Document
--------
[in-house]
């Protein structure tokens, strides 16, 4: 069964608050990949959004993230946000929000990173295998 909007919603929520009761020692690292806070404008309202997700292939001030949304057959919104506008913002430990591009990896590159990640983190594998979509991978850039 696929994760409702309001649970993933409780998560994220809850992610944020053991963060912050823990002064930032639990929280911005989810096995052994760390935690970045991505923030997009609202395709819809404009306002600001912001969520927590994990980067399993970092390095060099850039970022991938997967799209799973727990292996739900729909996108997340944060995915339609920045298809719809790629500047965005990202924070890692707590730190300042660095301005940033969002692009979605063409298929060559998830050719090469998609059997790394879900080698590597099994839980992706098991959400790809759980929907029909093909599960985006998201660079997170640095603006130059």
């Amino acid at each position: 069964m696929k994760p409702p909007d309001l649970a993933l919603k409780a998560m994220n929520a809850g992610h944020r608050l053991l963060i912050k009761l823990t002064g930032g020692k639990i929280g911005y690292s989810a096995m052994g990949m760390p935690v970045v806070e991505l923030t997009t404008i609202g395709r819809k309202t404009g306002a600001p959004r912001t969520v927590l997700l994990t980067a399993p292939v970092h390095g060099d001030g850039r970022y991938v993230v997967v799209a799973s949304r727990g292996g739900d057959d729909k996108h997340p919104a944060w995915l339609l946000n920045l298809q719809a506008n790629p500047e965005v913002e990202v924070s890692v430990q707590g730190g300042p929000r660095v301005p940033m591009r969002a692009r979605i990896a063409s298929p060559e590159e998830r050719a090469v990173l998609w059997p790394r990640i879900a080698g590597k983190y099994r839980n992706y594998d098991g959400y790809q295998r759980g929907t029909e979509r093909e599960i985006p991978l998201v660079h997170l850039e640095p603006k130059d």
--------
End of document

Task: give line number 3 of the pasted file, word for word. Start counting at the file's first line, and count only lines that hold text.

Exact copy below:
């Amino acid at each position: 069964m696929k994760p409702p909007d309001l649970a993933l919603k409780a998560m994220n929520a809850g992610h944020r608050l053991l963060i912050k009761l823990t002064g930032g020692k639990i929280g911005y690292s989810a096995m052994g990949m760390p935690v970045v806070e991505l923030t997009t404008i609202g395709r819809k309202t404009g306002a600001p959004r912001t969520v927590l997700l994990t980067a399993p292939v970092h390095g060099d001030g850039r970022y991938v993230v997967v799209a799973s949304r727990g292996g739900d057959d729909k996108h997340p919104a944060w995915l339609l946000n920045l298809q719809a506008n790629p500047e965005v913002e990202v924070s890692v430990q707590g730190g300042p929000r660095v301005p940033m591009r969002a692009r979605i990896a063409s298929p060559e590159e998830r050719a090469v990173l998609w059997p790394r990640i879900a080698g590597k983190y099994r839980n992706y594998d098991g959400y790809q295998r759980g929907t029909e979509r093909e599960i985006p991978l998201v660079h997170l850039e640095p603006k130059d």